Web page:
We got a new bill from Verizon yesterday, and saw that we’d been socked $5 for a late payment on a bill that got lost in the morass of Christmas cards. (Excuses, excuses, I know.)
Yesterday also saw the Malones get socked by a plumber, who spent all of eight minutes in our house fixing a leak on a faucet that he’d installed in June. That cameo was to run us $95, but I talked him down to $75.
Which I only mention because it compelled me to call Verizon this morning and see if they would be willing to waive the $5 fee. We’re watching our pennies, like everyone else.
I was told there was considerable call volume, and that I could call back if I wished. But someone picked up inside of a minute. It was a friendly guy with a Noo Yawk accent named Bob.
I explained the situation to him: holiday madness, blah blah blah.
He responded with a “Noooooo,” and I felt my adrenaline start to pump. The fight was on!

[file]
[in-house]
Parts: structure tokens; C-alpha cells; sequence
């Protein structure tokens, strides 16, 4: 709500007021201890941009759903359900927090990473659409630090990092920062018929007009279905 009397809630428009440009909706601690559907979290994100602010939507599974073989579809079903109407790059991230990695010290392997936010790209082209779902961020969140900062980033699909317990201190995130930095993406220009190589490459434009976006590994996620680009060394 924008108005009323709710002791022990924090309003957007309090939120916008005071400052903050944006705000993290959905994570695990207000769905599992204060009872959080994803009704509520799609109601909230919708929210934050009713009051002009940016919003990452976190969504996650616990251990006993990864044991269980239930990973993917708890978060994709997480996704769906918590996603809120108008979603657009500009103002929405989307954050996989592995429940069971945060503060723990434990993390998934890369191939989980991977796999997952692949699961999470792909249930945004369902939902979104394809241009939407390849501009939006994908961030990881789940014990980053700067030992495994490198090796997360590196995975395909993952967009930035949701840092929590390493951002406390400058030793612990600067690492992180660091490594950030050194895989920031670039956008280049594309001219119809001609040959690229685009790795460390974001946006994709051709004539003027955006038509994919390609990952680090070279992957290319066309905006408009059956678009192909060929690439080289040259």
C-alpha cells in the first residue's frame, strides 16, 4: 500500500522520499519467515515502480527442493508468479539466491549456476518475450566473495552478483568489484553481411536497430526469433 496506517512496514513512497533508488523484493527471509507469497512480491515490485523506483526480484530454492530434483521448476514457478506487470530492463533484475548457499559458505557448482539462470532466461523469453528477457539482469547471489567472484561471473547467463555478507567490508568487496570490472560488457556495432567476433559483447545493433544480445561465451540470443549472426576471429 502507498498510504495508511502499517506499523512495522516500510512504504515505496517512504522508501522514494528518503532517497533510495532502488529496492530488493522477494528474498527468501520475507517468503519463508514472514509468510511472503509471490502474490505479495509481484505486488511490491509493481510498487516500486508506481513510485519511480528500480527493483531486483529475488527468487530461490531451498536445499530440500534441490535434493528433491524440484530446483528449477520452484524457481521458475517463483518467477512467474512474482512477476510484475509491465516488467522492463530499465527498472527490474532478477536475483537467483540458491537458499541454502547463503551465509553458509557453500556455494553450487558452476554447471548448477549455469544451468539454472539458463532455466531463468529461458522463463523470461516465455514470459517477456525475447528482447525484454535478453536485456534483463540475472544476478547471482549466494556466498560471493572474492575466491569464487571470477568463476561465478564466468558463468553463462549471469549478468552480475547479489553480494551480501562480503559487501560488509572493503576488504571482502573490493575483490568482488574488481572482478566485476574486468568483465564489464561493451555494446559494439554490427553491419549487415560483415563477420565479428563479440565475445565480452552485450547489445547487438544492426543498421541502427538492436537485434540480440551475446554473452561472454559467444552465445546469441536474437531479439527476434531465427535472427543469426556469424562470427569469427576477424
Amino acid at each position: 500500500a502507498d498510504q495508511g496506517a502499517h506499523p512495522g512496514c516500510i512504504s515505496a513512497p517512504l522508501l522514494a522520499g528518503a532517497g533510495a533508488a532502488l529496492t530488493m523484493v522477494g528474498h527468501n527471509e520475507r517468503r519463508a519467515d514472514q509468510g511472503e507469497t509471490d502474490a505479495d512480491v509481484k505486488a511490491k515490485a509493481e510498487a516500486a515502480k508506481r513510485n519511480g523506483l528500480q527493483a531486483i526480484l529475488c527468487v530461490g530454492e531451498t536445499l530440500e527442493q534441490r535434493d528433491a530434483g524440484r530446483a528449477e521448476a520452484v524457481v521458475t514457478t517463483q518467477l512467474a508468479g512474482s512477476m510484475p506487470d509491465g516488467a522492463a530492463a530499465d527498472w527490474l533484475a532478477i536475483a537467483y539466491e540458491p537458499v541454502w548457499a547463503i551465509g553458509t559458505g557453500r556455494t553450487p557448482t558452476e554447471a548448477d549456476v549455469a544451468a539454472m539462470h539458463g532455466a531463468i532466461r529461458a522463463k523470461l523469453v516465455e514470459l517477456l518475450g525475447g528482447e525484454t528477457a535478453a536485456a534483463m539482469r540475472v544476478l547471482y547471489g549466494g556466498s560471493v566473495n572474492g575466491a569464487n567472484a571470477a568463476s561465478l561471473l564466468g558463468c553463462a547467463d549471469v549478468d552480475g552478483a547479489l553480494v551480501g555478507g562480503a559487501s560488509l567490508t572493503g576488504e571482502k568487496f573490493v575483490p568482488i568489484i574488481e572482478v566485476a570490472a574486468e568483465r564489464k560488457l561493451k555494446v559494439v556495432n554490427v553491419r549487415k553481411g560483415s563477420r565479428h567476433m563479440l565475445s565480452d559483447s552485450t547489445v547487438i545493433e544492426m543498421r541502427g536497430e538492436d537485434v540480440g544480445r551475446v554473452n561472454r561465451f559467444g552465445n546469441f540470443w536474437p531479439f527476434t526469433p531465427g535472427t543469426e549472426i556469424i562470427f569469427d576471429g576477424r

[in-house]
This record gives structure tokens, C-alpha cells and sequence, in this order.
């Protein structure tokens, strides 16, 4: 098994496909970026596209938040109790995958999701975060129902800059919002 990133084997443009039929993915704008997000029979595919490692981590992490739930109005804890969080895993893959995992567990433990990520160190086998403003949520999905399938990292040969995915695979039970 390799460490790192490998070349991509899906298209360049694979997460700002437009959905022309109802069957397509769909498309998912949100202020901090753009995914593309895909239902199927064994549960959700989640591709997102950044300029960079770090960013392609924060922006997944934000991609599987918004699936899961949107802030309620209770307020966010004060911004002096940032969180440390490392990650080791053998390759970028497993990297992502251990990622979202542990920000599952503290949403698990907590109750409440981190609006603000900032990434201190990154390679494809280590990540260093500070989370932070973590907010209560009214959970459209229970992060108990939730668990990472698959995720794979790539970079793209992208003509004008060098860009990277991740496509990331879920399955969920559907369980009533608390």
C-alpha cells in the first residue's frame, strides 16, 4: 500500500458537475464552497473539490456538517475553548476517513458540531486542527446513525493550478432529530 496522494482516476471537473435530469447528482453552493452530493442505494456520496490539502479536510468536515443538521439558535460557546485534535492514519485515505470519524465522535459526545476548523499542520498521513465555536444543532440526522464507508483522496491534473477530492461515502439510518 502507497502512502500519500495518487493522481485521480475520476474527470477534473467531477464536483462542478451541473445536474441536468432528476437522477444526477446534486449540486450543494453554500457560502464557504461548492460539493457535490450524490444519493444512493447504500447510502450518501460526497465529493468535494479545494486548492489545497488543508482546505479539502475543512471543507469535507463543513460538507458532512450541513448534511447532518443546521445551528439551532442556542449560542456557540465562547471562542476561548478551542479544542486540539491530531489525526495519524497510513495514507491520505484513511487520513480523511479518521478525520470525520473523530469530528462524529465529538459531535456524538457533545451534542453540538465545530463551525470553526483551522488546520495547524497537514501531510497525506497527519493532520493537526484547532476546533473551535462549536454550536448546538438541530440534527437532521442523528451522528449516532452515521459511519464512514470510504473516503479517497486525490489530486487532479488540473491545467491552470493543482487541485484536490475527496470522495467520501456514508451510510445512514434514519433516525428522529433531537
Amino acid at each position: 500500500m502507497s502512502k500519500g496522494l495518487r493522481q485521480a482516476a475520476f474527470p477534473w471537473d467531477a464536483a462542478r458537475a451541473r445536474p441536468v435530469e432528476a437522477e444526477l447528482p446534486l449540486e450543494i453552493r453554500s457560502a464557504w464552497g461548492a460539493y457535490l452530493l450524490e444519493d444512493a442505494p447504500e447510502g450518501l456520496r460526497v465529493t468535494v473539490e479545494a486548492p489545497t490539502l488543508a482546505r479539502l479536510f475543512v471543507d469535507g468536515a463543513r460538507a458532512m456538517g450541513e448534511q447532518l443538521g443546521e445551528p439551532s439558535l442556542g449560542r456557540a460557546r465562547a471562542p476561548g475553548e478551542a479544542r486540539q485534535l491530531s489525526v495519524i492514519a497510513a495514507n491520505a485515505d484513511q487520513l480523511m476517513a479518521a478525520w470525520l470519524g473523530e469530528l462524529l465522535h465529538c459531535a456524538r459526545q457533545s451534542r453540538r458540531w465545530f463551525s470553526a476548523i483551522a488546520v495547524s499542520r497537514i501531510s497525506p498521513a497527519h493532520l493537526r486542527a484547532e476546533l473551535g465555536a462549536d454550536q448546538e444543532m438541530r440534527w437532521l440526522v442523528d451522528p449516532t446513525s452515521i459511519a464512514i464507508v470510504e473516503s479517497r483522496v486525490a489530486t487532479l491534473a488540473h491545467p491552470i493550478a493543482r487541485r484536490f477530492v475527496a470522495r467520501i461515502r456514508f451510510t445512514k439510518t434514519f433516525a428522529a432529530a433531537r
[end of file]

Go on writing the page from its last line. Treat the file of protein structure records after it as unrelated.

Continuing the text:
But Bob’s “Noooooo” was just the first half of “No problem!”
I not only got my five bucks back, but got another 73 cents to boot–presumably the tax on the $5 late fee.
Seventy three cents wasn’t the only unexpected thing I got back. Bob informed me I would receibe Starz, Showtime, Encore, TMC and Epix for free, for the next three months. All for paying my bill late!
I pointed out the irony to Bob.
“That’s your reward for being an excellent customer,” he said in an avuncular tone. “You pay your bills on time.”
I certainly will now–I just signed up for the automatic bill pay.
Bob then wished me a happy holiday–he’s either late on New Year’s or early on Martin Luther King Day–and we bid farewell.
Verizon FiOS and Cablevision are obviously beating the heck out of each other in our market just north of NYC, and clearly FiOS has identified customer service as a category where it can score some points.
Michael Malone, senior content producer at B+C/Multichannel News, covers network programming, including entertainment, news and sports on broadcast, cable and streaming; and local broadcast television. He hosts the podcasts Busted Pilot, about what’s new in television, and Series Business, a chat with the creator of a new program, and writes the column “The Watchman.” He joined B+C in 2005. His journalism has also appeared in The New York Times, The Philadelphia Inquirer, Playboy and New York magazine.
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